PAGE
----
Friday, January 16, 2009

Tackling HIV/AIDS challenge

The 2008 UNAIDS report on the Global AIDS Epidemic is a mixed bunch of gradual success and fresh challenges. The report says 2.7 million people got newly infected with the HIV virus globally in 2007 with over 7,400 new cases reported daily–a decline from the 2001 figure of three million. The report also indicates that the number of children newly infected with the virus globally declined to 370,000 in 2007 from 450,000 in 2000. An estimated two million people died from HIV-related illness in 2007, a decline from 2.2 million in 2005.

Nigeria’s record sheet was even better. The report says the nation’s HIV prevalence record in 2007 slumped to 3.6 per cent in 2007 from 4.4 per cent in 2005 and 5.8 per cent in 2003.

Unlike UNICEF’s estimate of 3.9 in 2005, UNAIDS estimates that around 3.1 per cent of Nigerian adults between ages 15-49 were living with HIV/AIDS in 2007. While UNICEF estimates that 2.9 million Nigerians were living with HIV/AIDS in 2005, UNAIDS says 2.4 million had the scourge by the end of 2007.

UNAIDS says 58 per cent of HIV cases occurred among women (ages 15-49) by the end of 2007 while UNICEF puts the number (15 and above) at 1.6 million in 2005. The number of children (aged 0-14) living with AIDS dipped in 2007. UNAIDS puts the figure (ages 0-15) at 220,000 by the end of 2007, a slip from UNICEF’s 240,000 in 2005.

This decline notwithstanding, the world body says Sub-Saharan Africa remains “the epicentre of the epidemic”. According to the report, “Two-thirds of all people living with HIV are Africans. Three-quarters of the deaths in 2007 were in Africa. And if 100 random adults in sub-Saharan Africa were tested, the average number of those found to be HIV positive would be five.”

Another challenge facing Nigeria is the recent advent of man-to-man sex. The report says HIV prevalence is 13.4 per cent or 3.5 times higher than the national prevalence among men who have sex with men.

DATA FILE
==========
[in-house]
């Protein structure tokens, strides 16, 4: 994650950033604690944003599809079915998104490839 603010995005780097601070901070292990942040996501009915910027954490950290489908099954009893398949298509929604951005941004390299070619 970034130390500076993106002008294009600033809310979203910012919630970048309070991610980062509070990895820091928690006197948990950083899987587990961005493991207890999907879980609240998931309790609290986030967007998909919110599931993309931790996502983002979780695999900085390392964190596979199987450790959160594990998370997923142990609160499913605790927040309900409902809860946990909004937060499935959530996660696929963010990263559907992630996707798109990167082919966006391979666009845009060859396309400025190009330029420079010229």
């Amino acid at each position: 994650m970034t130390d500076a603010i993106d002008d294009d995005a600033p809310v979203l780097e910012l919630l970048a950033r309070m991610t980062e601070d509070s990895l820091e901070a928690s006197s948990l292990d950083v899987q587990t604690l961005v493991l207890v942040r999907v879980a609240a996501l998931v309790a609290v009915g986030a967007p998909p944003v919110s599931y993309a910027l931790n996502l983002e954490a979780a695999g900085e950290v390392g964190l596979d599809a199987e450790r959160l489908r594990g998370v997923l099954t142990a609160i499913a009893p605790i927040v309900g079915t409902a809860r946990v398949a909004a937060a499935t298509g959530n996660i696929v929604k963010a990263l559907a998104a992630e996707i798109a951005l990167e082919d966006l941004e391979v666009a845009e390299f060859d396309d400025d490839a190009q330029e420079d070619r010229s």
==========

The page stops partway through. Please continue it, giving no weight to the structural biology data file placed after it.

UNAIDS also says approximately 170,000 Nigerians died of AIDS in 2007 alone, adding that the development has hacked the average life expectancy for women to 46 years and men to 47 years, a tremendous decline from the 1991 figure of 53.8 for women and 52.6 for men. More worrisome is the submission that for every two people put on treatment globally, five others are newly infected.

Without doubt, the success recorded between 2002 and 2007 was largely as a result of the financial assistance from foreign donors. However, with the ongoing global financial challenges that may necessitate a cut in foreign assistance worldwide, the FG may have to look for other creative means to fund its HIV/AIDS programme. The government may have to increase its funding of the antiretroviral treatment programme from the current five per cent.

There is a need to step up public enlightenment on HIV/AIDS. Media campaign should be intensified for the use of condom, especially with the 2007 UNAIDS report saying that 80 per cent of HIV infections in Nigeria were transmitted through heterosexual sex. In the face of possible cut in foreign financial assistance, preventive measures should be intensified and emphasised to reduce new infection.

The Federal Government needs to fast-track its target on the National HIV/AIDS Strategic Framework, which aims to provide antiretroviral drugs (ARVs) to 80 per cent of adults and children with advanced HIV infection and to 80 per cent of HIV-positive pregnant women by 2010; and to test 80 per cent of the population for HIV the same year.

The FG should also pay more attention to blood transfusion, especially against a report that it accounts for 10 per cent of new HIV infections in Nigeria. Also, mother-to-child transmission should be looked into to avert the recurrence of 2005 tragedy where most of the 220,000 children who contacted AIDS did so through their mothers.

While testing centres should be increased, the society should embrace voluntary testing and relate to AIDS victims with love as a precursor to making them to lead normal lives.